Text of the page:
If we help one another and tap into resources we might otherwise never consider, we will come out of this challenge stronger as individual businesses and as a community.

John Crane
  Well here we are in the month of May. There is a Chinese saying I'm sure you've heard, "May you live in interesting times." I now fully understand that this is a curse and not a blessing. As I write this on April 21 and look in the rear view mirror of life it is hard to believe the destruction that COVID-19 has wrought. The State of Arizona has been basically closed down since the 19th of March from Governor Ducey's Executive Order 2020-9. I had signed a similar Proclamation the day before, which had the same effect with one major difference, takeout alcohol. When the Governor extended his order to include Stay Home, I signed ours to run concurrently as a show of support.
As I sit at home and watch the daily number of Arizona COVID cases it looks to me that the original goal of Flattening the Curve has been achieved. But the cost is high. As restrictions are lifted it is incumbent on each and every one of us to make intelligent choices to protect our own health.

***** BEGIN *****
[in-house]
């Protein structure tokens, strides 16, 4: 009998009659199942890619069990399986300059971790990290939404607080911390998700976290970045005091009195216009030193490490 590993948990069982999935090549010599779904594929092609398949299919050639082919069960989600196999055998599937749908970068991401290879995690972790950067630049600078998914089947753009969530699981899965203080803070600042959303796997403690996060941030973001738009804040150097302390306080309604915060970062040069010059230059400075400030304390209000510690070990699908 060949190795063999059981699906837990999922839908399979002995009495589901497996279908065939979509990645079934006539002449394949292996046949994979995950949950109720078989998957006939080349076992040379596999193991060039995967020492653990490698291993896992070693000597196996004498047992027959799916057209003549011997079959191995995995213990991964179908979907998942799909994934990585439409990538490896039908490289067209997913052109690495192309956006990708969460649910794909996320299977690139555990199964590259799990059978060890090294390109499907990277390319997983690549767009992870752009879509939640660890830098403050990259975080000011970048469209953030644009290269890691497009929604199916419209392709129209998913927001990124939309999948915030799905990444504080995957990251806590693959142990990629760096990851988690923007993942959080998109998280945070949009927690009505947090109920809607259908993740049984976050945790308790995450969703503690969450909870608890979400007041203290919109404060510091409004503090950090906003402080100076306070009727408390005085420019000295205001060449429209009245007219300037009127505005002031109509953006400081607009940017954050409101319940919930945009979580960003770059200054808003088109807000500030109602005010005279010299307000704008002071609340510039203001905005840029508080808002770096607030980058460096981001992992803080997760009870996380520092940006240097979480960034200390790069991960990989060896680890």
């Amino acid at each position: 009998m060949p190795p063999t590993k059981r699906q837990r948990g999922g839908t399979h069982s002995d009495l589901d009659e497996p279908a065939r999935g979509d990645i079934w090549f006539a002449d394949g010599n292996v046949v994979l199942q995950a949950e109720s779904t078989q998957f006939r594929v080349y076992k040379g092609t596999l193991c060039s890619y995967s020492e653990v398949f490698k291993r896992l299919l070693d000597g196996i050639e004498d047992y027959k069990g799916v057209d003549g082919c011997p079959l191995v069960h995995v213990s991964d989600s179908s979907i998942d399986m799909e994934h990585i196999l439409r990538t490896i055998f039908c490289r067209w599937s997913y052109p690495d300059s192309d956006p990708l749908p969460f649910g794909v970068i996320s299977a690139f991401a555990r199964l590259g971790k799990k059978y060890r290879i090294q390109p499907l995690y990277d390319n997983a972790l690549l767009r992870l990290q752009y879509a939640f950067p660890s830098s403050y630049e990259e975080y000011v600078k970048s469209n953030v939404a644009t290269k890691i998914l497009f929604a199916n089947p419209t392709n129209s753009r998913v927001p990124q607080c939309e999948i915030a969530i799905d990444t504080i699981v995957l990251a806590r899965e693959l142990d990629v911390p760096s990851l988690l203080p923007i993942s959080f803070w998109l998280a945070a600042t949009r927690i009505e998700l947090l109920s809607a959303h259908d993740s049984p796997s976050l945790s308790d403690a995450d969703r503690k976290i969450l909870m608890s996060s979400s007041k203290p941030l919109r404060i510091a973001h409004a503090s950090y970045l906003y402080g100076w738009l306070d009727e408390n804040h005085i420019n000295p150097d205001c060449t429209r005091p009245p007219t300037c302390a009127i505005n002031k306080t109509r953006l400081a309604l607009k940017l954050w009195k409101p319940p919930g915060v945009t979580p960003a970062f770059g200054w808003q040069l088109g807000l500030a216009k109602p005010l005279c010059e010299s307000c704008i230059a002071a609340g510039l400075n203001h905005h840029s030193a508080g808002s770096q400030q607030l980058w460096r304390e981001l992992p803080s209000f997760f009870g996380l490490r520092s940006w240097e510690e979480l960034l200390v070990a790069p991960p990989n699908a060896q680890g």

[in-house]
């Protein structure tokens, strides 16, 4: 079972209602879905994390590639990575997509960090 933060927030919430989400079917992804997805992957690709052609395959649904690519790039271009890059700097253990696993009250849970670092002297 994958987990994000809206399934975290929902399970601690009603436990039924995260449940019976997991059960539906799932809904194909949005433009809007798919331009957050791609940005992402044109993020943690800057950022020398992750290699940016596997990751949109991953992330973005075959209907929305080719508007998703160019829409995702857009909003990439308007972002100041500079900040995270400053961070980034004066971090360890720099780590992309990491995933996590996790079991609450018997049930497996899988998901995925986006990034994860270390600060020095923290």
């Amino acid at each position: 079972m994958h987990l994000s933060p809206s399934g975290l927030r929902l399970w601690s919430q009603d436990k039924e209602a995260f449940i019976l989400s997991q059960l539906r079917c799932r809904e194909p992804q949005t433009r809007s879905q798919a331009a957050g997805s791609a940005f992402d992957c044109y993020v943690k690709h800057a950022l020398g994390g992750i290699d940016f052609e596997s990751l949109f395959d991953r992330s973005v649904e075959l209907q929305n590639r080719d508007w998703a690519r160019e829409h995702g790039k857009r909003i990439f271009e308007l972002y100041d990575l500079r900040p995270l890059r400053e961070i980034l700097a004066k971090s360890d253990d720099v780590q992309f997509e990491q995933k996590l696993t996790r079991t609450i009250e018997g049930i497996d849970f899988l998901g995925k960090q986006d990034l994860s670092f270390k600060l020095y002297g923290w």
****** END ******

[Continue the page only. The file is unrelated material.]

Later this month Cave Creek Rodeo Days is scheduled for Memorial Day Weekend. Will it happen, will campgrounds be open, will we be able to eat at a restaurant? I don't know.
Until next Month, stay safe!
From the Cave Creek Museum
Kraig Nelson, historian
         Geoffrey Platts died December 5, 2000 at the untimely age of sixty-two. Mr. Platts (1938-2000) drowned while saving his companion’s life, Diana Newell, from the cold, swift rapids of the Verde River, flowing north of Bartlett Lake. It took three painstaking hours for sheriffs to recover his body. Mr. Platts was a hero, and much more. The towns of Cave Creek and Carefree officially dedicated the first day of summer to Mr. Platts- Geoffrey Platts’ Day. Also, in December 1999, Geoffrey was designated Scottsdale’s first Poet Laureate.